Legend tells that beneath the dramatic landscape of the Tibetan Plateau there lies the body of a demoness. When it was divined that she was preventing the spread of Buddhism, the great seventh-century Tibetan king Songtsen Gampo pinned her in place with 108 magically constructed temples -- allowing Buddhism to flourish above her restrained body. One of Bhutan's two ancient demoness-pinning temples, Paro's Kyichu Lhakhang is believed to hold the demoness's left foot in place.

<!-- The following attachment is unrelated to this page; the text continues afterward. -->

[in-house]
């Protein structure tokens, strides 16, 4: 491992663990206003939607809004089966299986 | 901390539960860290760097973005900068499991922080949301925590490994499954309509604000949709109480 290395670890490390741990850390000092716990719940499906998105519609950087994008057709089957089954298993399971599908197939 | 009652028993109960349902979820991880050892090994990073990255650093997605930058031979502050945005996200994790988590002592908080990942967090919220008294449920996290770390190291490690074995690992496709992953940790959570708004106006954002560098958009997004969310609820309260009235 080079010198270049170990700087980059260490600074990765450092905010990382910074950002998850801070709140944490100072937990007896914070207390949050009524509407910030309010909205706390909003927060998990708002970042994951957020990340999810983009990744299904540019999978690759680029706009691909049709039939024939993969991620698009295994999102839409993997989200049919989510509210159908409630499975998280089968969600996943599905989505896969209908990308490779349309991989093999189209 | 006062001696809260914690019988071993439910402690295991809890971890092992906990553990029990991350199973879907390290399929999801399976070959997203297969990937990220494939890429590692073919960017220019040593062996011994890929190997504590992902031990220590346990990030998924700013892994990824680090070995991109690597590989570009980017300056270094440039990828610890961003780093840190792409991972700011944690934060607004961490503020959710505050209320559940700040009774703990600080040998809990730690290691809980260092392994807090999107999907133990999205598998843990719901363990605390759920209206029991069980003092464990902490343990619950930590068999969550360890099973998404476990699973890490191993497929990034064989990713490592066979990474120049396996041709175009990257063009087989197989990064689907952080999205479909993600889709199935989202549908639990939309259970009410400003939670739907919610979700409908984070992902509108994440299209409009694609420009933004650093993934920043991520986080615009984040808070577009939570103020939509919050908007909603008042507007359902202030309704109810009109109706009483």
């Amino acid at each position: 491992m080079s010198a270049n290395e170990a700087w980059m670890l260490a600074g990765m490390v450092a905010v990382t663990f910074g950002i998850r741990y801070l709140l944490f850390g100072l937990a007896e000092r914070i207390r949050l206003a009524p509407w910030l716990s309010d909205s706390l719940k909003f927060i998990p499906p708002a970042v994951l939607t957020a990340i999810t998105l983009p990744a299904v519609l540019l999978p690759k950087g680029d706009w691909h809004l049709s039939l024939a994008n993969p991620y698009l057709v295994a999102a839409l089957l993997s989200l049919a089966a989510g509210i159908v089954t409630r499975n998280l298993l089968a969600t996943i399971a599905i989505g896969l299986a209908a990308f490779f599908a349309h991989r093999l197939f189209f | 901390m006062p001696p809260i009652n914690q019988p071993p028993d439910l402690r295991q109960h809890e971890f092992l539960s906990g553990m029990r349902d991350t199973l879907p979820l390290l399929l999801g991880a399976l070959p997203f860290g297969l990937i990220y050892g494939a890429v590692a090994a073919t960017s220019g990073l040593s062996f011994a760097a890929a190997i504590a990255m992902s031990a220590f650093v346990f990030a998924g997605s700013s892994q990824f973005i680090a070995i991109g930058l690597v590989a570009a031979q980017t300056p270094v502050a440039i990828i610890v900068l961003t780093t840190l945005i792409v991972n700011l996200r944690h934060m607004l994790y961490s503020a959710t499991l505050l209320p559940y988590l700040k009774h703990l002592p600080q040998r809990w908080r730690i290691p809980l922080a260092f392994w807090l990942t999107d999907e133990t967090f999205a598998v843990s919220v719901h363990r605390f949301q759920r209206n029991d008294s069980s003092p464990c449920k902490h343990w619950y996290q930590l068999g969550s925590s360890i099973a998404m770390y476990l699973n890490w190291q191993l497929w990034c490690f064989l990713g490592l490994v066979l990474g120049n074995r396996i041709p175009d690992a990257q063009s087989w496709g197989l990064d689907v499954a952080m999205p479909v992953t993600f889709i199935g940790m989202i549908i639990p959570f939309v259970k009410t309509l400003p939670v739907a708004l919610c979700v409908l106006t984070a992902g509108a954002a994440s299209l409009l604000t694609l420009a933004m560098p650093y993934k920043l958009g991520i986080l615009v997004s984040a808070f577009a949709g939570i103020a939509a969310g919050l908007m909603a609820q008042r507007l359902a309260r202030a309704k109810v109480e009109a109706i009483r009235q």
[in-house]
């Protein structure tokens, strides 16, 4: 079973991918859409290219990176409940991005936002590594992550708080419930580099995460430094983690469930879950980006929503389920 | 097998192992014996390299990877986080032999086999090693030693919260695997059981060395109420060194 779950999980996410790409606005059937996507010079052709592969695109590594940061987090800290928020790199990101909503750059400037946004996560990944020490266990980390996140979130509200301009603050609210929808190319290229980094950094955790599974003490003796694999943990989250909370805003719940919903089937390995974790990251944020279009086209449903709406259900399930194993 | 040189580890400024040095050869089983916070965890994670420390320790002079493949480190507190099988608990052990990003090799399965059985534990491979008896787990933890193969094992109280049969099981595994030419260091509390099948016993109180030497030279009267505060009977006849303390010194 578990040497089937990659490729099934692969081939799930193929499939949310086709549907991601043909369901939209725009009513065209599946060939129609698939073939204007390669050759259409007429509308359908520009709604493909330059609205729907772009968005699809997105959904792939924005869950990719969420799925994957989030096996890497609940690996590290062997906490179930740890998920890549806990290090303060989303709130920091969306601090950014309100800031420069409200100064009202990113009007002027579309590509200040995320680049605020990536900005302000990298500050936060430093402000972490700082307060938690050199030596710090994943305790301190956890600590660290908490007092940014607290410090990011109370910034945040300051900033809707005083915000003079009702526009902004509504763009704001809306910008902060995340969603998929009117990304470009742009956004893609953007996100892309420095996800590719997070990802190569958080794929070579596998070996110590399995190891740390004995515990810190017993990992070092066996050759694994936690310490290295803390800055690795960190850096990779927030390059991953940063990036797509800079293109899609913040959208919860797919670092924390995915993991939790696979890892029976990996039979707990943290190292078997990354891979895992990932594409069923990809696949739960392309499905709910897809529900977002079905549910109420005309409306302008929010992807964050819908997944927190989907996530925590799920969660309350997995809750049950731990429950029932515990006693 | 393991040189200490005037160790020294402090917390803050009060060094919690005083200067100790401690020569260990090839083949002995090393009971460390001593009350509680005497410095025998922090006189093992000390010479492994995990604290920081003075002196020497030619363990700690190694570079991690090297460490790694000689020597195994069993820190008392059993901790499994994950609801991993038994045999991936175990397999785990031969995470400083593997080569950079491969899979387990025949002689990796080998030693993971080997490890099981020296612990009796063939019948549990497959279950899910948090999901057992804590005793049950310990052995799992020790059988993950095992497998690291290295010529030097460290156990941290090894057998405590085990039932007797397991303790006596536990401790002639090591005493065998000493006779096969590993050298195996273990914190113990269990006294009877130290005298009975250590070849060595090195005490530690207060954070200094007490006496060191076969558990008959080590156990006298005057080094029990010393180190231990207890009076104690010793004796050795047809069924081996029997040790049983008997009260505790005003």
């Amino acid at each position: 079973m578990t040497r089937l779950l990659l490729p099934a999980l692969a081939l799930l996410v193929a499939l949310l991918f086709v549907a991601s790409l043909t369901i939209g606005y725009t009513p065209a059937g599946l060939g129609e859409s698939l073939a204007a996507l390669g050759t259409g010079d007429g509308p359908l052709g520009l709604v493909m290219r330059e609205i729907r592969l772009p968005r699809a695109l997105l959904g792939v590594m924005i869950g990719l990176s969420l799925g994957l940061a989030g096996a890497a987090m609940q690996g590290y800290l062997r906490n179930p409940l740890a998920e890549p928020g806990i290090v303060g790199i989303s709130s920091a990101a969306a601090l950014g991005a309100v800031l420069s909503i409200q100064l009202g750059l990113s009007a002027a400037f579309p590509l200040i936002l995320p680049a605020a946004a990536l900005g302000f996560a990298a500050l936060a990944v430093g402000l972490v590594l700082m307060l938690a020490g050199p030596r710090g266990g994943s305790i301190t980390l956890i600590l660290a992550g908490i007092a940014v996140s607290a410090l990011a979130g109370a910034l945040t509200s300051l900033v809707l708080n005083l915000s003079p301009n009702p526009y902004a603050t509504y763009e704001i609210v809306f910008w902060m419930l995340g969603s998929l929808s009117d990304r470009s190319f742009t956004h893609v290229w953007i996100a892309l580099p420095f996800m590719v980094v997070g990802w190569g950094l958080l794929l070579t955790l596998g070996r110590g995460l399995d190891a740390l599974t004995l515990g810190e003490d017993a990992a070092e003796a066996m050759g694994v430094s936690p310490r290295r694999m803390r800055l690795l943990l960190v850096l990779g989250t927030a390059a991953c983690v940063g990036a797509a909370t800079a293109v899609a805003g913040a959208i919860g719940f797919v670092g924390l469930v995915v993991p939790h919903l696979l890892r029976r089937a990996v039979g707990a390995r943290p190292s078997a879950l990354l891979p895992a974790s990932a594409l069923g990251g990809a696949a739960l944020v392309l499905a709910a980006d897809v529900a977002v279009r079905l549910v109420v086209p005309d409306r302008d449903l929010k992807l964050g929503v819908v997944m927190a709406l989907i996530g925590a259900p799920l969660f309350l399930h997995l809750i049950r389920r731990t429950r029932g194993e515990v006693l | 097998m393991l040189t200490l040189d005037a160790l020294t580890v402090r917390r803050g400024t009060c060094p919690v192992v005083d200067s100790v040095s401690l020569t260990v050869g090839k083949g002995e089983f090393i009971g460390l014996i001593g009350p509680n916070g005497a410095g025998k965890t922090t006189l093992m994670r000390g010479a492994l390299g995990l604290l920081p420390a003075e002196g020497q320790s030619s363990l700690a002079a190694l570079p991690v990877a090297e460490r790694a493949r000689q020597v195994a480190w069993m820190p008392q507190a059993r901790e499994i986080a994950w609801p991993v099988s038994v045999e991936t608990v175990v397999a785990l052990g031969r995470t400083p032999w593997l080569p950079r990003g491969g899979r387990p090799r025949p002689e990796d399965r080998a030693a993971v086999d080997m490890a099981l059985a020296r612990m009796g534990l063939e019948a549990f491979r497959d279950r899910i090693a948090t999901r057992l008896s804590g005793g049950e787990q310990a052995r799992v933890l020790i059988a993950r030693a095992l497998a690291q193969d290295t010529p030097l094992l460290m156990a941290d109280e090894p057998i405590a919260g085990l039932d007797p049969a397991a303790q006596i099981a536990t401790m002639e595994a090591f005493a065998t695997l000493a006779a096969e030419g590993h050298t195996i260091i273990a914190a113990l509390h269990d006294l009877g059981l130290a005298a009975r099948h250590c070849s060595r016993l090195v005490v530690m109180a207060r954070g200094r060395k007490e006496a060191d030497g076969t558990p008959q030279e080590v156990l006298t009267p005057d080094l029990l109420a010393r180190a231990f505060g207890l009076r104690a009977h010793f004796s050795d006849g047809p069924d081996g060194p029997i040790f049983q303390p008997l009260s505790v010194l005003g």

With its tiered roof and luminous white walls, the lhakhang's age is not immediately apparent. It is only inside the monastery's ancient heart, the Jowo Lhakhang, that the sanctuary's long history is palpable. Golden murals shine faintly from smoke-darkened walls, and the floor has been polished smooth by the feet of countless faithful practitioners. The holiest part of the chapel surrounds the revered seventh-century statue of Jowo Sakyamuni, visible through a gilded door. The neighboring Guru Lhakhang was built in 1968 under the sponsorship of the Third King's wife, Ashi Kesang Wangchuck, and holds an impressive statue of Guru Rinpoche surrounded by elegantly restrained paintings of Buddhist saints and fearsome dharmapalas.